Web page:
Any time a disruptive technology such as containers starts to gain mainstream adoption a debate over how best to go about managing that technology naturally ensues. More often than not that debate usually starts with how best to monitor that disruptive technology because, after all, no one can manage what they can’t see.
There’s already been a number of monitoring tools for containers launched. But not everyone is convinced that building and deploying separate monitoring tools for containers is a good idea. In fact, Simon Taylor, senior vice president and general manager for Comtrade, a provider of software engineering services and plug-in software for IT management platforms, contends most IT organizations will be far better off having someone build a plug-in for monitoring containers into their existing IT management framework.
At the root of that contention, says Taylor, is the fact that a separate management framework winds up creating another pane of glass through which the IT organization is trying to make sense of the overall IT environment. In contrast, a plug-in provides information about container performance within the context of a management framework such as Microsoft System Center that enables the IT organization to correlate container performance data against the rest of the IT infrastructure environment. From a DevOps perspective Taylor says that approach is going to be fundamentally more efficient than trying to correlate information across two disparate IT monitoring tools.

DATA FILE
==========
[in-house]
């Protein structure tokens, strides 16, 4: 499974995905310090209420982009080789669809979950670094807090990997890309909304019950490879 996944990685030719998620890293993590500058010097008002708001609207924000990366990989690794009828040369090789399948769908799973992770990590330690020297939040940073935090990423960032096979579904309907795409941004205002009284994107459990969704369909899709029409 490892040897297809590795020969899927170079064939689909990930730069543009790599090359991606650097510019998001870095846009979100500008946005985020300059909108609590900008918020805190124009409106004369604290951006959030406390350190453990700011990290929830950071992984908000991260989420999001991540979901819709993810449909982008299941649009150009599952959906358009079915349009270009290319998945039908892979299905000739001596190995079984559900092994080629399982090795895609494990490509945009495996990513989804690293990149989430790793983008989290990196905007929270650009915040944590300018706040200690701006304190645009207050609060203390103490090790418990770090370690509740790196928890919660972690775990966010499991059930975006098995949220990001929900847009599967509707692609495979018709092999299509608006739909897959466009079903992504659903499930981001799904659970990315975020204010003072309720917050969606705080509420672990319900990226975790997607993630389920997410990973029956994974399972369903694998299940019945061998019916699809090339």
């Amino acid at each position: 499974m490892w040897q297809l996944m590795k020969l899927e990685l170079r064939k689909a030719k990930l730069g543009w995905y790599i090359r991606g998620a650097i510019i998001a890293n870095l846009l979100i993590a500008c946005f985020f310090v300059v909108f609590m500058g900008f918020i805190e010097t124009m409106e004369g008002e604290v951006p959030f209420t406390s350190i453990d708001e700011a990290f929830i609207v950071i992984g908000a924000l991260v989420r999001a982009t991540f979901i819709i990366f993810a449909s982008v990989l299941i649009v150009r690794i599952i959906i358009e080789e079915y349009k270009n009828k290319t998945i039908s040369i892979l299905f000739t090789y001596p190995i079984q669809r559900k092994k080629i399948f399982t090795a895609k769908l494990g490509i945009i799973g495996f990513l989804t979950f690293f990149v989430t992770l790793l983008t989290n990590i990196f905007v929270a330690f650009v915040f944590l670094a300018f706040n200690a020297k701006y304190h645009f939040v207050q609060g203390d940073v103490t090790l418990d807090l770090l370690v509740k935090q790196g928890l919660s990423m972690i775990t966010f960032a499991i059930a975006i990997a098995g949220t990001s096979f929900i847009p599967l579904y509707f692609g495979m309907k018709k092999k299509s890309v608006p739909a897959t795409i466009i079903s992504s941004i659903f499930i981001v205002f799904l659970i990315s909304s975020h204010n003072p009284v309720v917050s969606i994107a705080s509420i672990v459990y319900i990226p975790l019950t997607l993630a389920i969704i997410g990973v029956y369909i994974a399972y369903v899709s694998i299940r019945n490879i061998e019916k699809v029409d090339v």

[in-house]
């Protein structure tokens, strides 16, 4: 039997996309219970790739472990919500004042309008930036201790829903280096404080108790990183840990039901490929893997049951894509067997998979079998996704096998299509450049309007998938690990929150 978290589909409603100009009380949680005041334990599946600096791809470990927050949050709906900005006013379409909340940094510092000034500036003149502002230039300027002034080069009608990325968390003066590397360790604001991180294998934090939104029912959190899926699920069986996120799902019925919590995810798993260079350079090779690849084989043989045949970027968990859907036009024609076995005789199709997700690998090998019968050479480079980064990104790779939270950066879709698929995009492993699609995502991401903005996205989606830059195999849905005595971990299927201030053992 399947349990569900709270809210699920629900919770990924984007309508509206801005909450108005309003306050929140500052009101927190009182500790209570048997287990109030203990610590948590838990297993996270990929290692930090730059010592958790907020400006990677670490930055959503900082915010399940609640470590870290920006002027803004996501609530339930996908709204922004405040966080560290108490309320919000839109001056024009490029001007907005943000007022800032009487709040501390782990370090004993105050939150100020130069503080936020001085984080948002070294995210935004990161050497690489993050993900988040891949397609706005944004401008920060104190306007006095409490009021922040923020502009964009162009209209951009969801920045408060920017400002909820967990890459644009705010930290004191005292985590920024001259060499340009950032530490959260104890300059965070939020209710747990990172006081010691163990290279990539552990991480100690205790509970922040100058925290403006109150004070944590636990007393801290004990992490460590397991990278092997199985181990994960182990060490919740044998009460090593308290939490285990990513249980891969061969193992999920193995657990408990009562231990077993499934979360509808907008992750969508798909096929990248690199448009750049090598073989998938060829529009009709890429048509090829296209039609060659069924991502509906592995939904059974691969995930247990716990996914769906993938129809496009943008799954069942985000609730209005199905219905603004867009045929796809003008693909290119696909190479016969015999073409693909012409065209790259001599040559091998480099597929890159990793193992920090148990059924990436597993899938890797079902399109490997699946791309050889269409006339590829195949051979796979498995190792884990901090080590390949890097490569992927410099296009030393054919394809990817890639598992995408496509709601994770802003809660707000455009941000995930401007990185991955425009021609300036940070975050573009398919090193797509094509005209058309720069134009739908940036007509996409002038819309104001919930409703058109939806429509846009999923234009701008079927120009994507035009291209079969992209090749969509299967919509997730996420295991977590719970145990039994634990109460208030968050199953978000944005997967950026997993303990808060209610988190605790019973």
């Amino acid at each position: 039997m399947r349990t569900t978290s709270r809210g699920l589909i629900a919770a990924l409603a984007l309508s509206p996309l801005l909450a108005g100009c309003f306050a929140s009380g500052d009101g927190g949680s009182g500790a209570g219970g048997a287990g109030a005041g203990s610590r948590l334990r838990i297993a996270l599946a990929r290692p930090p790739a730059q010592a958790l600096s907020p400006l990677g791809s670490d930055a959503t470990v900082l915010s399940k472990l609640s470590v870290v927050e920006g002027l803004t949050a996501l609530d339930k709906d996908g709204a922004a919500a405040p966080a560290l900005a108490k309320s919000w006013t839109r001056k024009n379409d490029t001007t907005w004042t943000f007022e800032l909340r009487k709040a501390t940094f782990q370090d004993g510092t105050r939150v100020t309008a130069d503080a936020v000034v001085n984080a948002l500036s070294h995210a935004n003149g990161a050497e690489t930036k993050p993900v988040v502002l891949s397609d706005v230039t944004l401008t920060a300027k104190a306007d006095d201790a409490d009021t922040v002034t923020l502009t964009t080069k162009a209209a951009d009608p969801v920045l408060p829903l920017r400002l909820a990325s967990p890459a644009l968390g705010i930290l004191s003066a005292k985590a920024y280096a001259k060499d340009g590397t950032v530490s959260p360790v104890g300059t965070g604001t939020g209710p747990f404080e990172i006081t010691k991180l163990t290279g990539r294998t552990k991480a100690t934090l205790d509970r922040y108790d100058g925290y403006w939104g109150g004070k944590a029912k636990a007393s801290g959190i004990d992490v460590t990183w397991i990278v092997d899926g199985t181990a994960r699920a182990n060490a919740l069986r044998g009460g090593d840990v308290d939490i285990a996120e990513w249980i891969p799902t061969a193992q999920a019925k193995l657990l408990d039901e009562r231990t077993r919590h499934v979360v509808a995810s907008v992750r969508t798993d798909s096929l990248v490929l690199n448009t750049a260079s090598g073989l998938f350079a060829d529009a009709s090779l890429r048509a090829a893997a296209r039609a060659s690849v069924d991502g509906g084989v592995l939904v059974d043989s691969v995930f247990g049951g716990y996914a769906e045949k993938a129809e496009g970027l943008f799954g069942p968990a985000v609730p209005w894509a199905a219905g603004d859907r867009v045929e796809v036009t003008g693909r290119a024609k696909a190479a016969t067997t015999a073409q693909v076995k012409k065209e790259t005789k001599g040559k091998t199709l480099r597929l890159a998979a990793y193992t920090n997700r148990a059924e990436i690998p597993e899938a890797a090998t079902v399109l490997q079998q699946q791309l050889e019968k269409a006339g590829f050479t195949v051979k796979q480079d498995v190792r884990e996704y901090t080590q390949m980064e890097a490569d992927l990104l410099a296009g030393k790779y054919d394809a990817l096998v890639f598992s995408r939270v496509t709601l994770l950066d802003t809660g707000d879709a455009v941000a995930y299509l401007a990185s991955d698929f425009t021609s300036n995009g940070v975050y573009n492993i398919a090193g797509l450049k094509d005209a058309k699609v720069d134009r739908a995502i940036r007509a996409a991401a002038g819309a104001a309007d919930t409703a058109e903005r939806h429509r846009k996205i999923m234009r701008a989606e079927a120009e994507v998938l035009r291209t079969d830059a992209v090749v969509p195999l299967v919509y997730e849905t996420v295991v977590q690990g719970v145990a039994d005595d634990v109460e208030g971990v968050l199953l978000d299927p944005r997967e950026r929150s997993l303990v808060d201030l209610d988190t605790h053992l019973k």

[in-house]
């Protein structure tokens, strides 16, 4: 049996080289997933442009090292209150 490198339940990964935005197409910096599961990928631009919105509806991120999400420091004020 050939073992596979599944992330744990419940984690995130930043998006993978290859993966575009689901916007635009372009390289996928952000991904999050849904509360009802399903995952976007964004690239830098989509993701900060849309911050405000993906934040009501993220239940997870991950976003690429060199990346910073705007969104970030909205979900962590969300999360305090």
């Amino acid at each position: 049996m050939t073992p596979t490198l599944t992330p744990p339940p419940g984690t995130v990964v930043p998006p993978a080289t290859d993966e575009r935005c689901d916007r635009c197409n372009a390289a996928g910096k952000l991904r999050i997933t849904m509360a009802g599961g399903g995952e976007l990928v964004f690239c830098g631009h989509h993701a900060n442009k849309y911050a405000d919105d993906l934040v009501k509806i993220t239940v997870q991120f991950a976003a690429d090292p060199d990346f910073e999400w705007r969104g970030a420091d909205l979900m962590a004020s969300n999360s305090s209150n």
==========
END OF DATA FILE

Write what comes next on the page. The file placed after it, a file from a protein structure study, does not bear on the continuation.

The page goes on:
As it is Taylor notes that most organizations already have too many IT monitoring tools installed. Much of the chaos associated with IT operations today stems from the fact that there are too many of these tools. Most of the debates taking place between internal IT teams winds up being over who should be absolved for being responsible for a problem than actually fixing it. As a disruptive technology that tends to be fairly ephemeral, Taylor says it’s hard enough to keep track of what containers are running where, much less the impact that container might actually be having on any given user experience.
In fact, Taylor notes that while a dedicated container monitoring tool might be able to identify there is a performance issue, its ability to identify the location of the bottleneck is by definition going to be severely limited.
While there’s a temptation to think of containers as an alternative lower level virtual machines, in reality Taylor says containers run higher up the application stack. But just because they run at that higher level it does not follow that an IT organization should go to the trouble of acquiring, deploying and then learning to use a dedicated set of container performance monitoring tools.
Naturally, there may come a day when containers running on bare metal servers is the dominant use case. But in the meantime, most IT organizations are opting to layer containers in on top of what has gone before. As such, Taylor says it makes both a lot more technical and economic sense to extend existing IT monitoring frameworks to embrace containers versus adding yet another console for IT managers to swivel between every time there might be a real or imagined problem.